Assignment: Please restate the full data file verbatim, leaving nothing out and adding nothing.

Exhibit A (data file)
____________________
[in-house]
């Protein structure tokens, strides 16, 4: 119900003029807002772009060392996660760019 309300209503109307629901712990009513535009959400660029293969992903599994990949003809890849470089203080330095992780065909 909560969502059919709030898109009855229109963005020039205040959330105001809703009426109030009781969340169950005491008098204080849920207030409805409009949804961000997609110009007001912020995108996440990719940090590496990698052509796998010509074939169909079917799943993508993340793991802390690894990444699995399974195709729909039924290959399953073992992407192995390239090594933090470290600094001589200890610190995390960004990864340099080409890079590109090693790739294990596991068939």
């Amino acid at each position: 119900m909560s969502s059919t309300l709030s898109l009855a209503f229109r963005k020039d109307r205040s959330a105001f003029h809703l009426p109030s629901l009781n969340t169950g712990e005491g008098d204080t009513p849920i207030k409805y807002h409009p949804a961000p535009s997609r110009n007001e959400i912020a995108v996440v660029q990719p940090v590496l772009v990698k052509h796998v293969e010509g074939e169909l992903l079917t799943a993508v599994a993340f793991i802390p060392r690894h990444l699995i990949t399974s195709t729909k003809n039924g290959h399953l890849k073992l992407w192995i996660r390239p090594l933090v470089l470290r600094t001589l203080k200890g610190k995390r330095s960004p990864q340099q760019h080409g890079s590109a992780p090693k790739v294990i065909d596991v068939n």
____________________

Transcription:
[in-house]
């Protein structure tokens, strides 16, 4: 119900003029807002772009060392996660760019 309300209503109307629901712990009513535009959400660029293969992903599994990949003809890849470089203080330095992780065909 909560969502059919709030898109009855229109963005020039205040959330105001809703009426109030009781969340169950005491008098204080849920207030409805409009949804961000997609110009007001912020995108996440990719940090590496990698052509796998010509074939169909079917799943993508993340793991802390690894990444699995399974195709729909039924290959399953073992992407192995390239090594933090470290600094001589200890610190995390960004990864340099080409890079590109090693790739294990596991068939």
């Amino acid at each position: 119900m909560s969502s059919t309300l709030s898109l009855a209503f229109r963005k020039d109307r205040s959330a105001f003029h809703l009426p109030s629901l009781n969340t169950g712990e005491g008098d204080t009513p849920i207030k409805y807002h409009p949804a961000p535009s997609r110009n007001e959400i912020a995108v996440v660029q990719p940090v590496l772009v990698k052509h796998v293969e010509g074939e169909l992903l079917t799943a993508v599994a993340f793991i802390p060392r690894h990444l699995i990949t399974s195709t729909k003809n039924g290959h399953l890849k073992l992407w192995i996660r390239p090594l933090v470089l470290r600094t001589l203080k200890g610190k995390r330095s960004p990864q340099q760019h080409g890079s590109a992780p090693k790739v294990i065909d596991v068939n």